Poole in 50 Buildings
Series: In 50 Buildings
15th January 2050
Archaeology shows that the Dorset town of Poole can trace its origins back to prehistoric times. Roman occupation of Poole left sites of strategic roads leading to the West Country and London. The status of 1568 Royal Charter of Poole gave confidence for the establishment of public buildings, such as the Harbour Office, Custom House, Guildhall and private investment in warehouses.
In ‘Poole in 50 Buildings’, local authors Ian Andrews and Elizabeth Ballance explore the town’s wide range of architecture from throughout the centuries. Eighteenth-century Poole was a predominant British port, thriving on merchant trade between Newfoundland and Catholic countries in Europe. Some of the town’s medieval buildings were replaced with extravagant Georgian buildings, many of which can still be seen. After the Napoleonic War and American independence, most of the Poole merchants trading with Newfoundland fell upon hard times, leaving the majority of the workforce involved in coastal fishing, shipbuilding, rope-making, brewing, iron founding or house building. Growing demand for decorative tiles, brickwork and ceramics invigorated employment and architectural opportunities in the area. As the fashion for seaside holidays grew, so did investment in pavilions, yacht clubs, beach huts and hotels. Poole is now home to international banking, the RNLI, cosmetics and technology headquarters, two universities and a world-famous orchestra.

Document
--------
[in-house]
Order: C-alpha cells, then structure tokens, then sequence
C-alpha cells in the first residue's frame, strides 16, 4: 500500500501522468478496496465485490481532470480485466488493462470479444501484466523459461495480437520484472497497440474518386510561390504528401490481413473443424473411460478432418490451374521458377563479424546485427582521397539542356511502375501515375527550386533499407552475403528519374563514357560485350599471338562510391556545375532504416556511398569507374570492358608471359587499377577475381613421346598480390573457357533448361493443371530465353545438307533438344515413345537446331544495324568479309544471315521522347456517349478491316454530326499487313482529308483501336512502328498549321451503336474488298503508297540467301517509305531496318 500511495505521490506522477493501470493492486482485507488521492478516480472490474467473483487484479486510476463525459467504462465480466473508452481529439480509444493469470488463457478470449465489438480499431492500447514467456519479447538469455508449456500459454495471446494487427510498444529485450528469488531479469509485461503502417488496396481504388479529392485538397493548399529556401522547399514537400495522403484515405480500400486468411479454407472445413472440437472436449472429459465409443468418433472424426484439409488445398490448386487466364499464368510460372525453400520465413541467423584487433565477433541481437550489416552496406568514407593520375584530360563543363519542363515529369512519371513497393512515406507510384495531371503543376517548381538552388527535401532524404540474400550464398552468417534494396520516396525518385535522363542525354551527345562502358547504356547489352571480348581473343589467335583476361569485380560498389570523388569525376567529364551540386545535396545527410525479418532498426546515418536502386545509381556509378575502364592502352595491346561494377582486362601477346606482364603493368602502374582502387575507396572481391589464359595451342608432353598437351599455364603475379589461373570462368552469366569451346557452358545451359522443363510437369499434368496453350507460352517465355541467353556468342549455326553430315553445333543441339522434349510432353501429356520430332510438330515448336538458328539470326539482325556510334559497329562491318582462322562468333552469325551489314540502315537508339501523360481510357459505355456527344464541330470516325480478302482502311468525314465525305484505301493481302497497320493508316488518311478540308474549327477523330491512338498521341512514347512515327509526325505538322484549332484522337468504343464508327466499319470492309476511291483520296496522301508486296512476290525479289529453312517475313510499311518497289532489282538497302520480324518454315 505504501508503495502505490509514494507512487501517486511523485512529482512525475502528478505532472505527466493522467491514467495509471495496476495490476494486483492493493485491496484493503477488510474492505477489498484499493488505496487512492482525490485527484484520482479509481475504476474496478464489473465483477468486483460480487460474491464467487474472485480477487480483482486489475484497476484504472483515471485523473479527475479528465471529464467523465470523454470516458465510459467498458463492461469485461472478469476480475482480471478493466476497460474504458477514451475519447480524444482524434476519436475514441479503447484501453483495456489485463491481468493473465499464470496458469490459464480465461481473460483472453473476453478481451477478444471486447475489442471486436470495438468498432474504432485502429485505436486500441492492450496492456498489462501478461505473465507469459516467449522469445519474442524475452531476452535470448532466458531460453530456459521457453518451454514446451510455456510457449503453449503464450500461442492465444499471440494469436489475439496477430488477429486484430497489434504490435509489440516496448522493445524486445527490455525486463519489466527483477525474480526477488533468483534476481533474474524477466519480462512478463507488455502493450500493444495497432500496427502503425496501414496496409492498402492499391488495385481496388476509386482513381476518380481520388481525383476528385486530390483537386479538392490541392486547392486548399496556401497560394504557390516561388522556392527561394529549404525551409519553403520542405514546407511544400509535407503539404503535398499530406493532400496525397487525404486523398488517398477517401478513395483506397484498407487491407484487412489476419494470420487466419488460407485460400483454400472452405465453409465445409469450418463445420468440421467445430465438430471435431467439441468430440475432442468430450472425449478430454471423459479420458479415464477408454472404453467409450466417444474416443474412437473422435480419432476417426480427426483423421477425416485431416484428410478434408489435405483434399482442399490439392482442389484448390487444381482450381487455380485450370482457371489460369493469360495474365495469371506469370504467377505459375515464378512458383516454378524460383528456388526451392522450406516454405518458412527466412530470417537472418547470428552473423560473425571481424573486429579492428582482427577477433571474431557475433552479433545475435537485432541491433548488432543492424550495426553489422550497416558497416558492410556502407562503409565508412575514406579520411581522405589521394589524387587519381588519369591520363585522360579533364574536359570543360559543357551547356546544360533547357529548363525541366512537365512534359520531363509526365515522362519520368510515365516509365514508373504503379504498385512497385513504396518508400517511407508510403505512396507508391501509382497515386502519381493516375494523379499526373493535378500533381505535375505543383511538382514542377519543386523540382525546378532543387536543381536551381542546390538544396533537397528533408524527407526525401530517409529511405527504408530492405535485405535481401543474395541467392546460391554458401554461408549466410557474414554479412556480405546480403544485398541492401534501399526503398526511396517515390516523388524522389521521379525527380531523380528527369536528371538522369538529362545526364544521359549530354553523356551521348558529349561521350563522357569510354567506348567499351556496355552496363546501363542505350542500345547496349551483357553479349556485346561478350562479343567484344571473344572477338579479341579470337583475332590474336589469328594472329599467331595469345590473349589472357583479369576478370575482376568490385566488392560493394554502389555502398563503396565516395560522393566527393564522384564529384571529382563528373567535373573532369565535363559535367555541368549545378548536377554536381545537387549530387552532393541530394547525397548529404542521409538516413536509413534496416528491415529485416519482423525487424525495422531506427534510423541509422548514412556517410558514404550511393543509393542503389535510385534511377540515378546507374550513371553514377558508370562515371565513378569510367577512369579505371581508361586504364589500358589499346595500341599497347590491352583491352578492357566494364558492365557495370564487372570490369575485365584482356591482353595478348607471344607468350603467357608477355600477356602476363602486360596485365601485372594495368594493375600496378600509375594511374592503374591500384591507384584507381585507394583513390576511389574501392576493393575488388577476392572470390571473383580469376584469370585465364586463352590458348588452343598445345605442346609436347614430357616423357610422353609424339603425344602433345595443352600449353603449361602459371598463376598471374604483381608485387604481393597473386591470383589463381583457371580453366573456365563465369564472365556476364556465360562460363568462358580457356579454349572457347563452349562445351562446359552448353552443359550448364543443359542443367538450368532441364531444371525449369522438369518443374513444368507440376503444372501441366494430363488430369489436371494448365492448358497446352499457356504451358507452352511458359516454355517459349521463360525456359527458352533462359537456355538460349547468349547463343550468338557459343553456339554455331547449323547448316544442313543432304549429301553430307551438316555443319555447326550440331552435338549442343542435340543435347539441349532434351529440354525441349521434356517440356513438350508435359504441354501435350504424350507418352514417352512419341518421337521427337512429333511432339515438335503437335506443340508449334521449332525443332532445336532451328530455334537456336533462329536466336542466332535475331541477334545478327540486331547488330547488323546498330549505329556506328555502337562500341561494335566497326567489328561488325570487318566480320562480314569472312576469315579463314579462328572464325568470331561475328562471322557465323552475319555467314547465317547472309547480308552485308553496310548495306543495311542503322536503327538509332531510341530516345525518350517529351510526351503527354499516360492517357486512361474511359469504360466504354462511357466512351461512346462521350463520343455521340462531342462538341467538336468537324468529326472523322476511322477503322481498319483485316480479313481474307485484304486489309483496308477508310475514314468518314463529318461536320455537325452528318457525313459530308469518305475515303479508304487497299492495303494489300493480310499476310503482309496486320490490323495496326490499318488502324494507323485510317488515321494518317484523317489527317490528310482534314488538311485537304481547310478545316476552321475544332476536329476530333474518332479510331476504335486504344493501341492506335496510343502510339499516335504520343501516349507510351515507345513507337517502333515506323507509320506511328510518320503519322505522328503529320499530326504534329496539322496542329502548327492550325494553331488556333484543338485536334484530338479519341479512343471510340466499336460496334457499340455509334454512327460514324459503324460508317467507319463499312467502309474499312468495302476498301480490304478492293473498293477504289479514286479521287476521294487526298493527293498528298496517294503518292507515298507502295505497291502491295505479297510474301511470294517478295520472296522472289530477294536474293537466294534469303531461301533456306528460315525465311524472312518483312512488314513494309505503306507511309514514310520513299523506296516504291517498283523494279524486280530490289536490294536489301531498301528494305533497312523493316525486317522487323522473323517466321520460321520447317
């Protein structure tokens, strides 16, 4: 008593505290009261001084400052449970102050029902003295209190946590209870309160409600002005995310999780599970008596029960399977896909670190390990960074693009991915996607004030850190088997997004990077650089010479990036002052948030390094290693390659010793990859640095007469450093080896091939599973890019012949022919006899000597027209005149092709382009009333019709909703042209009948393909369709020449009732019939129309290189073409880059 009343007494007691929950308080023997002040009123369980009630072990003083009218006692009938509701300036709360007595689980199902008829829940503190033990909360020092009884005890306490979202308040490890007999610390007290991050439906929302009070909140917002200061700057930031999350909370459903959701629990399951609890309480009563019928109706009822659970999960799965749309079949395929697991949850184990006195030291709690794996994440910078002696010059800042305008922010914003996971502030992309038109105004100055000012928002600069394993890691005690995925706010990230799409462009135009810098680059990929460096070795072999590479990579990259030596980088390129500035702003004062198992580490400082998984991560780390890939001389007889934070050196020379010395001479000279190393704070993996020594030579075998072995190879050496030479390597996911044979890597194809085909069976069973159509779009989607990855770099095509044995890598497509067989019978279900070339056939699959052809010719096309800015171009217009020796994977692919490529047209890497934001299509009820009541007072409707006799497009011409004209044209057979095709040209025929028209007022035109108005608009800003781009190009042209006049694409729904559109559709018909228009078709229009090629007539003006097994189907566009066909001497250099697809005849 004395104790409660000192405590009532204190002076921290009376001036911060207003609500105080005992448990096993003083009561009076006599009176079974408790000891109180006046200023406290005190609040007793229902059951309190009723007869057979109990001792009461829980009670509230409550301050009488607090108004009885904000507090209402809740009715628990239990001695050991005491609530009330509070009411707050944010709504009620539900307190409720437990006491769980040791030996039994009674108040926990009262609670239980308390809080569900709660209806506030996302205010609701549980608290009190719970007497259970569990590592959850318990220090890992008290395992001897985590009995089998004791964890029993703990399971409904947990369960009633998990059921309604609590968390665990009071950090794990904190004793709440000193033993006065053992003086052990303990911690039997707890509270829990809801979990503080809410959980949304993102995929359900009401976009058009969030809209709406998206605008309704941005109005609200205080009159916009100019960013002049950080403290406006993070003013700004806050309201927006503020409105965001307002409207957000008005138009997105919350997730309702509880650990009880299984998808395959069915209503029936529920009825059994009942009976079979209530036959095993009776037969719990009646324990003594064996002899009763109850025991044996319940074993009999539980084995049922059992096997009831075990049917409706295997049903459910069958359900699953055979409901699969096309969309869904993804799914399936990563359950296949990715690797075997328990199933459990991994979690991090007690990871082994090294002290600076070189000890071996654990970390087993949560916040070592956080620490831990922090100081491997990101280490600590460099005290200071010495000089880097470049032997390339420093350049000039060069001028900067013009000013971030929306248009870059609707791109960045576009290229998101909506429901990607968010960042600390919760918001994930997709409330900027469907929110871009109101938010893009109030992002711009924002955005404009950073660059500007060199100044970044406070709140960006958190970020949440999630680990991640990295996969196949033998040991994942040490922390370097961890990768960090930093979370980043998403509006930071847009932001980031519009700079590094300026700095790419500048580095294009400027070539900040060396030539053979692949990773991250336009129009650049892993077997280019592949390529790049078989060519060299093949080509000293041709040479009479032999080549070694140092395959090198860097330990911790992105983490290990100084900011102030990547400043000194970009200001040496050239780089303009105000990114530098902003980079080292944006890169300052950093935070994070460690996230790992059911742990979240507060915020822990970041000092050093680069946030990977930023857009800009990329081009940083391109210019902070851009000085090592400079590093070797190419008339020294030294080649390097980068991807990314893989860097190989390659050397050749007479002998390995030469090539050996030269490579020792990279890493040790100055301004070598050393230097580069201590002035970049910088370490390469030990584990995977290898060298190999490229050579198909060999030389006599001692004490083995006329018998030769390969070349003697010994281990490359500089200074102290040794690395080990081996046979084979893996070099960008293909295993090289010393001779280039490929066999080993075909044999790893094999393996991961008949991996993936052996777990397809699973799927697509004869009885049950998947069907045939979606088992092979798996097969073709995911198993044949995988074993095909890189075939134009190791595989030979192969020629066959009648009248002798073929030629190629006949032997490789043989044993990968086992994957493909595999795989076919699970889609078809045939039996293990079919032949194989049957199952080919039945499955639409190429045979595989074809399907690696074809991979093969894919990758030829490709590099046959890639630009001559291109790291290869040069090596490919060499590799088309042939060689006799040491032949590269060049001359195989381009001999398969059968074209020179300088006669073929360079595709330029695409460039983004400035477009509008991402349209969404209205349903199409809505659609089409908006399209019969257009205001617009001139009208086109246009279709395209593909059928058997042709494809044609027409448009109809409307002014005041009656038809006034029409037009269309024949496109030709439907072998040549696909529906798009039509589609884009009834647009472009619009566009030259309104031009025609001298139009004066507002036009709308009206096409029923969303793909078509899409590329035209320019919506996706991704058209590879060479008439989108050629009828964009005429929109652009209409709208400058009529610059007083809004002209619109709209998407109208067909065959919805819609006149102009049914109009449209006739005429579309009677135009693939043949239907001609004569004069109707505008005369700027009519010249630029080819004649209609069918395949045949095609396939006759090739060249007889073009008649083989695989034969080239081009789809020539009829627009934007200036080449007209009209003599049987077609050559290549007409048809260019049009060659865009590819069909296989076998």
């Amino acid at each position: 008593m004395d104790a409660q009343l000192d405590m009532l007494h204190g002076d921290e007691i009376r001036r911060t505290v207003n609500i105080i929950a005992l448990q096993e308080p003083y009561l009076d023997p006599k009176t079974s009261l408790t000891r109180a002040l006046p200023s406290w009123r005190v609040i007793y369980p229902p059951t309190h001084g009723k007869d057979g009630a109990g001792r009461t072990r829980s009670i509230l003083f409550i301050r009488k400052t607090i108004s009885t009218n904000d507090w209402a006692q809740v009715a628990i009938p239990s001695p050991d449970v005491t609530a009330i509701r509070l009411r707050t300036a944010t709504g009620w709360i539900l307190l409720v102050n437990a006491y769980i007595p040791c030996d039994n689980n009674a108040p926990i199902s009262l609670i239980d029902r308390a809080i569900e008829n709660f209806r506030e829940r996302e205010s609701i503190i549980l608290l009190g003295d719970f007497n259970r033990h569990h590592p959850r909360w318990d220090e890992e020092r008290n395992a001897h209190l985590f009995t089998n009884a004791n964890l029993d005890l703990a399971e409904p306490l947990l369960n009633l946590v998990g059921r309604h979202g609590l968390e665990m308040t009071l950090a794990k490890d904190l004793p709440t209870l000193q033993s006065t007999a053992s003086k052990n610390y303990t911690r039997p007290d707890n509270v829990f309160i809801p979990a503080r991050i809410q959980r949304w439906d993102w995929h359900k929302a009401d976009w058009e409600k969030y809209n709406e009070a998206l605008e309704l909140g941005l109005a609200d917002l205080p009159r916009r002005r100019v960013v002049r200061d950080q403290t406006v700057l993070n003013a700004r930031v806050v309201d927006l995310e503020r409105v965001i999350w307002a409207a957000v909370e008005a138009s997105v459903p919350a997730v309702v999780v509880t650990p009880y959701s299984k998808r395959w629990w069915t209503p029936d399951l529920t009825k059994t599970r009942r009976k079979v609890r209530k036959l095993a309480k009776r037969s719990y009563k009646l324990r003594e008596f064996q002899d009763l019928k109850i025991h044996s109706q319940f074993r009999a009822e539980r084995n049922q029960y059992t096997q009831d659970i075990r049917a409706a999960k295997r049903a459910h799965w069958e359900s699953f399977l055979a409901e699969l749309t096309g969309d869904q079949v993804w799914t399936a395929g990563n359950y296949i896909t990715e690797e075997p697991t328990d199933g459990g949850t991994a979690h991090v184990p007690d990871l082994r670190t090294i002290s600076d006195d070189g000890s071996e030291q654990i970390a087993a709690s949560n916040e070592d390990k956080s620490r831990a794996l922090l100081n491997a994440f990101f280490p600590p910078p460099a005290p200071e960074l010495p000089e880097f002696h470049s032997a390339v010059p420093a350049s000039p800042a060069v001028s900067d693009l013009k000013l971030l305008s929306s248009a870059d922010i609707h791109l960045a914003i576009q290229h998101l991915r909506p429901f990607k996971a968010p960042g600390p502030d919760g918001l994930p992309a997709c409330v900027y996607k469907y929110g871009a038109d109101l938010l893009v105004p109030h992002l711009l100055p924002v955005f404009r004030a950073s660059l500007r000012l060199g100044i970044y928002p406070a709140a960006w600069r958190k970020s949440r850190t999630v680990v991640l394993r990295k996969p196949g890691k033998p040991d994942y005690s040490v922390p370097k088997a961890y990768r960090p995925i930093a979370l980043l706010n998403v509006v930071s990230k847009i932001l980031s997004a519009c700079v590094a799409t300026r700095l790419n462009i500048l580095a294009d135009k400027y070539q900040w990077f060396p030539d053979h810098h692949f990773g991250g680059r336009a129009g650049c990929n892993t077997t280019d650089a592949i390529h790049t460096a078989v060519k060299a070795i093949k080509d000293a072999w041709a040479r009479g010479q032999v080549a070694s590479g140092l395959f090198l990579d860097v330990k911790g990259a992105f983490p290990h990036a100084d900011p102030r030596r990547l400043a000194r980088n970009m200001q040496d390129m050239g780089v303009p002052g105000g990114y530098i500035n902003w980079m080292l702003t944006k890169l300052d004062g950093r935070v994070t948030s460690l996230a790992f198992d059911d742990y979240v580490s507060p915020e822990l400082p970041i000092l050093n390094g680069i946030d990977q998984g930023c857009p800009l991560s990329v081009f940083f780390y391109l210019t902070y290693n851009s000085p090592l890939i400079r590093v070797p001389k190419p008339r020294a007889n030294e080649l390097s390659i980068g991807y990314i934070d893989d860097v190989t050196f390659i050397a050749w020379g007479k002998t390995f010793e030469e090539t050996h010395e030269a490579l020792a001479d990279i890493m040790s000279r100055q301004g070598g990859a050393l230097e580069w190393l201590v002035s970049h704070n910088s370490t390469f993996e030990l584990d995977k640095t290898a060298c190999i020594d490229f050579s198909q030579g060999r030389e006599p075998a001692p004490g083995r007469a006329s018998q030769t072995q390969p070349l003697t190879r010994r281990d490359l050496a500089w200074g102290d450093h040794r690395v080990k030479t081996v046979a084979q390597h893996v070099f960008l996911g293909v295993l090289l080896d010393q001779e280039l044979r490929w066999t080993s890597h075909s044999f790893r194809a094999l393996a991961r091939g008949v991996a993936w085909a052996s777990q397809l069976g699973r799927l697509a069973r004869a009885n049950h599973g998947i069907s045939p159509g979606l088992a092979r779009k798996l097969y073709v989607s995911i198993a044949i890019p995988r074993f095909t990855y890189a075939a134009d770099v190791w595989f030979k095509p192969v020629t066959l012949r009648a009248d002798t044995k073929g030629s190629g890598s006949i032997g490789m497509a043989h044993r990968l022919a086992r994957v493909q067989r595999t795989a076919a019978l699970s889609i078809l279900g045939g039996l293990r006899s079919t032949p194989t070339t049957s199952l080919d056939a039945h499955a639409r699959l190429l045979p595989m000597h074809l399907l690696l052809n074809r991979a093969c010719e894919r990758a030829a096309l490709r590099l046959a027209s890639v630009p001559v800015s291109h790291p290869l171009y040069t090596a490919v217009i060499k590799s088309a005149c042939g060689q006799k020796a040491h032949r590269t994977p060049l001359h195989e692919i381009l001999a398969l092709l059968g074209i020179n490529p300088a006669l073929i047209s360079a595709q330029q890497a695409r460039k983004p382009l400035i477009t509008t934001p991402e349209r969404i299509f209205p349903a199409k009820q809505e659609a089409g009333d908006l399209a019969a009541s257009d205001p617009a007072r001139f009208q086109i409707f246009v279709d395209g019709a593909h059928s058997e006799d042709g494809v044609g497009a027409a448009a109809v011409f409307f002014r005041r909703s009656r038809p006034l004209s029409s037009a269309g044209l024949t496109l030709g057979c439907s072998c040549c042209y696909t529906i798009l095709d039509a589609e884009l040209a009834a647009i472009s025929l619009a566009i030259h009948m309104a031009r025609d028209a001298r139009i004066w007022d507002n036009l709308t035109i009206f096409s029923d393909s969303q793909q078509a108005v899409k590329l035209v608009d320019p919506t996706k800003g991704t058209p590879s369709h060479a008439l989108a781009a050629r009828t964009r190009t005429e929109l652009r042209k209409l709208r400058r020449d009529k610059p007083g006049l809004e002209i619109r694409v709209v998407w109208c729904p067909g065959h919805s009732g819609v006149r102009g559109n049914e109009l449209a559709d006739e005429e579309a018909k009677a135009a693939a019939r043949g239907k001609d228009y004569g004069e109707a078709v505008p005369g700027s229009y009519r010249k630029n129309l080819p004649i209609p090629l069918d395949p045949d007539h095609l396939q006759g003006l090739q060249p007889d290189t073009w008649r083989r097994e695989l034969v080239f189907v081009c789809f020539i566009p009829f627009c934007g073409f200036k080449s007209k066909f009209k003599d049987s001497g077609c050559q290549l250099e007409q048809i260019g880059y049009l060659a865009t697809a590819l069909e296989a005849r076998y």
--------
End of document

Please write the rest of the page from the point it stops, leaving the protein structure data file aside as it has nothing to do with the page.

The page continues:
Illustrated throughout, this engaging and informative guide to Poole’s rich built heritage will appeal to residents and visitors alike.